Employee Experience Managers handle a variety of tasks including onboarding, training, organizing employee performance rewards, work anniversaries, etc. They are the in-between for the employee and the main employer or upper management. They function to keep up to date with what is currently going on with employees and how to best improve their experience. There can even be more than one depending on the size of the company creating an easier stream of communication amongst the low levels.

 

Incorporating an Employee Experience Manager may seem like a waste when you could just do it yourself or go without one, but having one can be more beneficial than you know. You as the employer or the company itself, may not have time to take care of, monitor, or give feedback to each employee from frontline salespersons to warehouse workers. Having some specifically in charge of taking care of all these day-to-day tasks can improve not only employee experience but your experience too as an employer or upper management. It also allows for someone with more experience in a certain area, like the warehouse, to be able to help those specific employees. Not everyone in upper management has the same experience, so having someone just for that area can be extremely helpful.

 

The Importance of Employee Experience

Back in the day people used to just do their job with little to no complaints, or at least that is what people liked to say and believe. The truth is that people have always complained about working conditions, have always demanded better pay or hours, and have always wanted a better, happier, and safer work experience. People like to argue that EE does not matter as much because it is a new concept brought on by the younger generations who “just like to complain”. However, people have always complained, and EE has always mattered, people are simply taking more notice now with employment rates dropping.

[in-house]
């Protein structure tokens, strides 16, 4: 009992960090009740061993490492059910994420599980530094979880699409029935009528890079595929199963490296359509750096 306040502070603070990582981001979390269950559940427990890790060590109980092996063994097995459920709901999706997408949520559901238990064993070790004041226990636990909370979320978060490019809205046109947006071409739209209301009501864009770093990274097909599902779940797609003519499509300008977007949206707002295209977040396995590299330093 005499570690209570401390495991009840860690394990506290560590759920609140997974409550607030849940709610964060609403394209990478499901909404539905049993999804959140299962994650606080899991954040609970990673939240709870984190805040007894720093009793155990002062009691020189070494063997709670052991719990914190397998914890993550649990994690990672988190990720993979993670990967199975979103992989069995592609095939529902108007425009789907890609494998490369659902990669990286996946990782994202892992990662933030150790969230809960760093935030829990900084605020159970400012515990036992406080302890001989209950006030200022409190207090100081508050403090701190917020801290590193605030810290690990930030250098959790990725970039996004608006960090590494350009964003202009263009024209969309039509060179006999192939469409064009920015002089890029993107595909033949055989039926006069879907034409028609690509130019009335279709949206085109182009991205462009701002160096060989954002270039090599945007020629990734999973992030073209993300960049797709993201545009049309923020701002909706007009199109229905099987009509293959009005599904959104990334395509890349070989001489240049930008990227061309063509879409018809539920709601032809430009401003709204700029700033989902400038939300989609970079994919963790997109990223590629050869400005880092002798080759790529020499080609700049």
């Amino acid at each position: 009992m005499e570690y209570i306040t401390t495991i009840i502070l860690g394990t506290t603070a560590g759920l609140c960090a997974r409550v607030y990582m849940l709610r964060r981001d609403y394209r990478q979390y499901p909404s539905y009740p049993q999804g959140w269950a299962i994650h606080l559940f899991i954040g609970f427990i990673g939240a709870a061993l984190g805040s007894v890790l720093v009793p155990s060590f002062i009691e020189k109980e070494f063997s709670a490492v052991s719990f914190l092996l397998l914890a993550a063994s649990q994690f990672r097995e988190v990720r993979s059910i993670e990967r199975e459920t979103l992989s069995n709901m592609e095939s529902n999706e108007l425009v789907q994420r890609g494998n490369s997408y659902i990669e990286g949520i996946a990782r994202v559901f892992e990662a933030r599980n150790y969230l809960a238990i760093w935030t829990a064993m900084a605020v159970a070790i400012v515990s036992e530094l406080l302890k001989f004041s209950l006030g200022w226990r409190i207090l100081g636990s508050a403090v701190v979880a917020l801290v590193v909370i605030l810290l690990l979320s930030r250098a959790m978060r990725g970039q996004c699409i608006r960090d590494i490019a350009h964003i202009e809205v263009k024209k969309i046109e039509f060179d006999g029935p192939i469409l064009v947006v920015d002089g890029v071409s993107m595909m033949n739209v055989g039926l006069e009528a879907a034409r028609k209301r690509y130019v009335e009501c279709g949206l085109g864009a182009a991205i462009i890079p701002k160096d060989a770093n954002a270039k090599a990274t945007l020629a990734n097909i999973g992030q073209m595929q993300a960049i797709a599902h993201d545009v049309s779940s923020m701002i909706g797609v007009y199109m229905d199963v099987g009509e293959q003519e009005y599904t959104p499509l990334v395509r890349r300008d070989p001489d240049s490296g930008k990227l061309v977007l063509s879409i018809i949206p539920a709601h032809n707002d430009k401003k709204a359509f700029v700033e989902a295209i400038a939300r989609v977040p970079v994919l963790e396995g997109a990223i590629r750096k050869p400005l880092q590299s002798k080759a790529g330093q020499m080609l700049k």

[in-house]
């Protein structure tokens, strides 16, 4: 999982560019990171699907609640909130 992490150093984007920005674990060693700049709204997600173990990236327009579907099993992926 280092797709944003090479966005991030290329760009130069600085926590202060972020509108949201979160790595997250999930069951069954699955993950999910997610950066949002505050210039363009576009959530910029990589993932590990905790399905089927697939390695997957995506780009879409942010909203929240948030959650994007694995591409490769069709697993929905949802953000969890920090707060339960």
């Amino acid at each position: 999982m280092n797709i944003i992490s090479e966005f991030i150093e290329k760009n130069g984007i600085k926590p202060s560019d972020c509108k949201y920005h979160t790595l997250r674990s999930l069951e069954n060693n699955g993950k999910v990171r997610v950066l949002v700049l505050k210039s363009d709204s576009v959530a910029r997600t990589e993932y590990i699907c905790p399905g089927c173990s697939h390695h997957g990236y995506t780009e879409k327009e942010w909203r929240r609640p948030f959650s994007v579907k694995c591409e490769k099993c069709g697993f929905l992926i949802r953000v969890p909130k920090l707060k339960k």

Once again if your employees are unhappy, underappreciated, or treated unfairly or without respect then they will not do as good of a job as you want or need them to. Employees that have a good experience at work are more likely to do a better job overall, stay with the company longer and be happier. Everyone deserves to feel appreciated and like they are an individual. Taking the time to make sure that they are seen or heard can greatly affect their performance.

 

Every employee matters as well. Most people only consider their salespersons or employees that handle customers or clients when thinking about EE. They are the ones that regularly speak to people and draw in sales and therefore their performance is very important. However, they are not the only ones, people everywhere from the warehouse to IT matter as well. Without the people behind the scenes and those who do the hard “grunt” work, then the company also cannot run. Everyone within the company matters, which also means their EE matters. This is why having an Employee Experience Manger or a few, can greatly improve your EE and how well the company runs.

 

Every business, whether big or small, deals with at least a few employees, and those employees’ matters. Starting from applying all the way to retirement, employees are constantly paying attention to the way they and previous employees have been treated by the company. By treating your current employees well, you will have more applications in the future, and you will keep the ones you currently have for longer.

 

Implementing Employee Experience Management (EEM)

Implementing EEM can seem like a daunting task, however, it is simpler than you think. Start off small, do not feel like you must dive right into the deep end and rearrange your entire company structure. If you have a smaller company then start with regular checks-ins or feedback sessions with your employees, where both you and they give feedback. Then work your way up to bigger things like rewarding sales or quarterly events for the whole company.

 

If your company is larger, start by implementing a suggestion box for employees to give ideas on how they would like to be appreciated and genuinely read and incorporate them. From there work your way up to hiring Employee Experience Managers. You do not have to go all in from the start, you can go step by step. Just make sure that you are implementing these strategies and ensuring your employees are happy and appreciated.